OXFORD, Ohio — As it turns out, competition is indeed a good thing.
Two weeks after inserting redshirt freshman Maurice Shoemaker-Gilmore into the lineup to provide a spark at tailback, Central Michigan coach Dan Enos turned to him again on Saturday.
With CMU trailing 9-7 early in the third quarter and the offense sputtering, the bulk of it coming on the ground from sophomore tailback Saylor Lavallii, it was Shoemaker-Gilmore’s series of carries on the team’s second drive of the quarter that helped open up the offense.
They weren’t huge, his longest carry of the drive was 7 yards, but helped make a difference.
“I was just itching to get in,” Shoemaker-Gilmore said, who rushed four consecutive times on the drive for 10 yards. “I knew once I got in I was going to run hard, and I knew the line was going to do their thing.”
After Shoemaker-Gilomore’s four carries, Rush found junior receiver Titus Davis for passes of 7 and 17 yards, respectively, and freshman Anthony Rice for 16 and 7 yards. Even junior tight end Deon Butler got in on the action, catching a pass for 12 yards on a key third-and-8 from the Miami 26.
That set up a trio of rushes from Lavallii, punching it in from 3 yards out to give CMU a 14-9 lead with 0:45 remaining in the quarter. It was his second touchdown of the game, he also scored CMU’s first touchdown of the game at 10:45 in the second, en route to career highs in rushing yards (151) and carries (25).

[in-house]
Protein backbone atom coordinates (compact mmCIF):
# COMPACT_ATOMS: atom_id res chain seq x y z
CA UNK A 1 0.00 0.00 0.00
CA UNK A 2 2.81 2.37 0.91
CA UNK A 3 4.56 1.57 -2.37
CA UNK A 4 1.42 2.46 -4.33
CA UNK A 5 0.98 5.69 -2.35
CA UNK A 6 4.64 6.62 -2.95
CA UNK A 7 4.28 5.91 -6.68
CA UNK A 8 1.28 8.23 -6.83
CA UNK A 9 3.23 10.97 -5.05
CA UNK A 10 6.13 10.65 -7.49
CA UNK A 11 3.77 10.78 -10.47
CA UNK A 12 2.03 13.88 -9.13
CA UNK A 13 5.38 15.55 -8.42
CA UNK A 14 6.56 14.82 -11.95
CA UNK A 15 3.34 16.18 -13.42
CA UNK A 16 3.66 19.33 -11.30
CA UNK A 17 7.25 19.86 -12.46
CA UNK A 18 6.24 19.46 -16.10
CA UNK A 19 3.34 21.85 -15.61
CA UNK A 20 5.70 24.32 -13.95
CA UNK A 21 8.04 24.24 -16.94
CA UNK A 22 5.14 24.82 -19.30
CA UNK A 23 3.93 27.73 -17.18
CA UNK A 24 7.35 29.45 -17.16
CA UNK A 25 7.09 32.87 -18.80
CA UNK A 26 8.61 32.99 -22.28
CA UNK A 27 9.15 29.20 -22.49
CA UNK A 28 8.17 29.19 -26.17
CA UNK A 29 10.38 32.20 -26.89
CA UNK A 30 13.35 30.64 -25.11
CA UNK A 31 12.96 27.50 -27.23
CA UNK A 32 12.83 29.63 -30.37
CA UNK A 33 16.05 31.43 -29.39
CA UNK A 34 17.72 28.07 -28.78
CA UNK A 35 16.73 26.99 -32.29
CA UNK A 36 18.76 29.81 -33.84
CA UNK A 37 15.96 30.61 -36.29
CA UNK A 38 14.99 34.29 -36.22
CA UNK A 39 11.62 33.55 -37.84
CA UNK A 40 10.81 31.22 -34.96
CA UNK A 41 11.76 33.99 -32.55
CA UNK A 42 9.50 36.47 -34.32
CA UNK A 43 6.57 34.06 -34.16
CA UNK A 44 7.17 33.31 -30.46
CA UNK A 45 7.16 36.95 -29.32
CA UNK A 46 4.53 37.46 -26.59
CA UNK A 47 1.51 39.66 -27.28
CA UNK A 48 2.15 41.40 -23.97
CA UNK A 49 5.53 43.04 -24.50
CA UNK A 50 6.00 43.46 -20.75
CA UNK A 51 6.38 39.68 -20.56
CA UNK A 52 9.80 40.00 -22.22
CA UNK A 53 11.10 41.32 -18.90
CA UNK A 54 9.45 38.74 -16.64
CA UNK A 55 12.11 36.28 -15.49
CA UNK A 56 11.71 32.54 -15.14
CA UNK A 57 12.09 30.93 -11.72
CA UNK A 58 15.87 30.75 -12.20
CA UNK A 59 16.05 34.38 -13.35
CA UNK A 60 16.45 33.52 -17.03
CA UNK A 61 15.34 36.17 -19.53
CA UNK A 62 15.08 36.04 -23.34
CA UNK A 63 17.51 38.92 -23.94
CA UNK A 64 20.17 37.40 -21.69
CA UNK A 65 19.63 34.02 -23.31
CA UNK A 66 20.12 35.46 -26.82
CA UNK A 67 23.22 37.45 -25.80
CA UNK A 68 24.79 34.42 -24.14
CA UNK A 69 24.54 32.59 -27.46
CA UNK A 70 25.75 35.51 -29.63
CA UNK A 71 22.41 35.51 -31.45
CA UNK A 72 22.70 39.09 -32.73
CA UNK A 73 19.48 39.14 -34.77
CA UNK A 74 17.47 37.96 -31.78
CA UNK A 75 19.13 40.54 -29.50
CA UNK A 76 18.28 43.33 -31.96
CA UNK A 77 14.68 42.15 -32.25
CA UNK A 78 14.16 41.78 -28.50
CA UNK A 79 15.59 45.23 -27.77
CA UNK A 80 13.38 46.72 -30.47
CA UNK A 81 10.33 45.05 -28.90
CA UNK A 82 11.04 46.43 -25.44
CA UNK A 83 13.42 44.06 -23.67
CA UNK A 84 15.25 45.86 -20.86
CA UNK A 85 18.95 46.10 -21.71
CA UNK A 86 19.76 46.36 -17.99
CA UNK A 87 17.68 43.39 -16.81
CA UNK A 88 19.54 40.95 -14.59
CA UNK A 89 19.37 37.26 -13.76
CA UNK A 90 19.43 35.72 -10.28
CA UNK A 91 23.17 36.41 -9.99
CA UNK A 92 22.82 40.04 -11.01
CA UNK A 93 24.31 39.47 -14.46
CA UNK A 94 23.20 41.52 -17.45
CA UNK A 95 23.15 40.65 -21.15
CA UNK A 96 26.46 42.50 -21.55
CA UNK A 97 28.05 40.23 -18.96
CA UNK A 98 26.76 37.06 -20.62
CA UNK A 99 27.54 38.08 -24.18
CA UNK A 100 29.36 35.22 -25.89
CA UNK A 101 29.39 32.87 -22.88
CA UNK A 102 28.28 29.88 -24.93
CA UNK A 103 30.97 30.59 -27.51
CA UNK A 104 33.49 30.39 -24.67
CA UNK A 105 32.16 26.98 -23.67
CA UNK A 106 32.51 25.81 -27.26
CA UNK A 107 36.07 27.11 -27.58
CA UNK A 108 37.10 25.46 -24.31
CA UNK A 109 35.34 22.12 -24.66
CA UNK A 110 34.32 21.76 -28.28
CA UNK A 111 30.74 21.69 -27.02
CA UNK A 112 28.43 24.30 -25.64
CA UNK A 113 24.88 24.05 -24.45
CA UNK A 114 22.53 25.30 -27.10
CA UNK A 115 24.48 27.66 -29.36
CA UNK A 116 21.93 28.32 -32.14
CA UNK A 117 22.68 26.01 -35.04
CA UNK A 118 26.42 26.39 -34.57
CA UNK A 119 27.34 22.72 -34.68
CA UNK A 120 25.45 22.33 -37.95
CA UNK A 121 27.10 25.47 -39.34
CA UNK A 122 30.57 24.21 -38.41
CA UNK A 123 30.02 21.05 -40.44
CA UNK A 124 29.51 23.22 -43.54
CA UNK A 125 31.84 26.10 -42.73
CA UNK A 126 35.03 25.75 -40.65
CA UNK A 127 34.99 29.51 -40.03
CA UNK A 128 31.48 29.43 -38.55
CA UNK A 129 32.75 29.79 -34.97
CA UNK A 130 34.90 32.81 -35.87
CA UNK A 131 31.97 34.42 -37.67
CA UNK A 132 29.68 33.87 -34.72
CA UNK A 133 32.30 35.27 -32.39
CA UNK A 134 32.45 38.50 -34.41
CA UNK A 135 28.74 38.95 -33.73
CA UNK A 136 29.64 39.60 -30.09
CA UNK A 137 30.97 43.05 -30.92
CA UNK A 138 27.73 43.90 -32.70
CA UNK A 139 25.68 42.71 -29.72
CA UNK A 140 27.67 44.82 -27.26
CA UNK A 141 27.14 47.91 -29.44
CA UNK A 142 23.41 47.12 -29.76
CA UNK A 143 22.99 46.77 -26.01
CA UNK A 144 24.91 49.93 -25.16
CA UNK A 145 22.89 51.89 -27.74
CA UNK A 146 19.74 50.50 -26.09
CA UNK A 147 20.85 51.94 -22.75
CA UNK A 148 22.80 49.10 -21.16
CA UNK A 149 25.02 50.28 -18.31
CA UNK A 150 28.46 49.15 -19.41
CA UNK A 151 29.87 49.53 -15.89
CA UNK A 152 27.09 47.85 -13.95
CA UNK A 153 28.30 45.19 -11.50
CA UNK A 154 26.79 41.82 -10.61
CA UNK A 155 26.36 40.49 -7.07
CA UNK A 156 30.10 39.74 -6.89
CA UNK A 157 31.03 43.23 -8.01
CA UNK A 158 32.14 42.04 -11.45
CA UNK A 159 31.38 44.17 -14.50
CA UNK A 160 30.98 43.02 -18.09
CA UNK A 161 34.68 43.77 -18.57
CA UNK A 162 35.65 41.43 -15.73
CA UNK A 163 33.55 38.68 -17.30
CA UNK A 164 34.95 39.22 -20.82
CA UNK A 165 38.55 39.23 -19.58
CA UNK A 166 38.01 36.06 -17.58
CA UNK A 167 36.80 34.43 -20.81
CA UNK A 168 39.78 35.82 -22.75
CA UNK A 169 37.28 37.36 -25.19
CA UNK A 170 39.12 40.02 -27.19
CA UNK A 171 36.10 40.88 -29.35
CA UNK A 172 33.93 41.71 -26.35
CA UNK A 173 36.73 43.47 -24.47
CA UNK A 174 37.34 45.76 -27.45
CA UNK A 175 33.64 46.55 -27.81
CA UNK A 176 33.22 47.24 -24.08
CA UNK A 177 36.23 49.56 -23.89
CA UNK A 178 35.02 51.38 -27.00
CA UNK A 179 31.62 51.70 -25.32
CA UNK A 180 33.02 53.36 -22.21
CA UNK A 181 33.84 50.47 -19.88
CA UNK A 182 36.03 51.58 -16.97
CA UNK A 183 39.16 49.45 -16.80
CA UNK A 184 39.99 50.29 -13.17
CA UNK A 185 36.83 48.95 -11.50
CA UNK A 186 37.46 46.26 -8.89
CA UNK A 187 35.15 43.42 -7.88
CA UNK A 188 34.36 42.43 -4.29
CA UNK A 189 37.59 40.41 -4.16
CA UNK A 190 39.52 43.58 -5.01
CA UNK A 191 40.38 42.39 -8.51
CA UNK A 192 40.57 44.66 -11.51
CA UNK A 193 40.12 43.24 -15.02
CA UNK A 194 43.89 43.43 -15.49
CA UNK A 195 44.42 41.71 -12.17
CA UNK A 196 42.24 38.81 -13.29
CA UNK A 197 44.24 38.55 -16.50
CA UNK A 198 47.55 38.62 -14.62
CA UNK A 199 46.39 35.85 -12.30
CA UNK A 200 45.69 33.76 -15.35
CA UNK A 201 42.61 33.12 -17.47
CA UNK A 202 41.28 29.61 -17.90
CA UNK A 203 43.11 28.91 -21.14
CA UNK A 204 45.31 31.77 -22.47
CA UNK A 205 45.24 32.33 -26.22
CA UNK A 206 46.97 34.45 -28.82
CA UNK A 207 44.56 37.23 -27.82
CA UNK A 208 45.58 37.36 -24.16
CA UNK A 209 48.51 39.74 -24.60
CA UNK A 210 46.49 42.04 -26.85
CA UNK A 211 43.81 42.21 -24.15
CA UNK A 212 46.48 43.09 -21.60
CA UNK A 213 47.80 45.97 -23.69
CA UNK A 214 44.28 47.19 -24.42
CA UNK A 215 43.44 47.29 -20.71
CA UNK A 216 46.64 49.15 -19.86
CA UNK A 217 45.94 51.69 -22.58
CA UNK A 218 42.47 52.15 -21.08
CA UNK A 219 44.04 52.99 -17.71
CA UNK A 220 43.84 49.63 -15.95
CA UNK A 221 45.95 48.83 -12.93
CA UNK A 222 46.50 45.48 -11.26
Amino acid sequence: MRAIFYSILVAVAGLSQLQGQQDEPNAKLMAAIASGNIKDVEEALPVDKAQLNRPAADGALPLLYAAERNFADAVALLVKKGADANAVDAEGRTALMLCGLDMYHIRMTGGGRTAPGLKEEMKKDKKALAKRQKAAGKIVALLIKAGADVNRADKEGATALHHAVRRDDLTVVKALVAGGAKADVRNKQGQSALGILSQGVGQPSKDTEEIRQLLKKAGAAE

“You definitely saw an upgrade in Saylor’s play today,” Shoemaker-Gilmore said. “It’s all fun, it’s all competitive. At the end of the day, that’s my friend. But when we’re out there, I’m pushing him like he’s pushing me.”
Shoemaker-Gilmore broke off a pair of long carries in the fourth quarter, including a 16-yard touchdown run that put CMU up 21-9 with 6:13 left in the fourth. He finished with 50 yards on 10 carries.
“That was the whole gameplan, to come in here and run the ball,” Shoemaker-Gilmore said. “We didn’t start off too great. You saw that last drive what we’re capable of and we’re going to go forward doing that every week.”
Lavallii, who has been defensive in recent weeks about Enos being vocal about the need for competition at running back, seemed to turn a new leaf on Saturday. He stopped short of declaring Shoemaker-Gilmore’s recent success a prime motivator for his uptick in production, saying the two “are like a 1-2 punch out there.”
“We kind of complement each other,” Lavallii said. “ He’s got more of the strength speed and I’m more of a quick, powerful guy. Me and him both complement each other very well, and Shoe had a big day and I’m proud of him.”
Said Enos: “Those guys are a funny group. One guy watches another guy go in there and get a 12-yard run and then think they think they better go in and hit it. It’s good for guys to watch other guys run, and it helps our team.”
Contact Aaron McMann: firstname.lastname@example.org. Follow him on Twitter @AaronMcMann.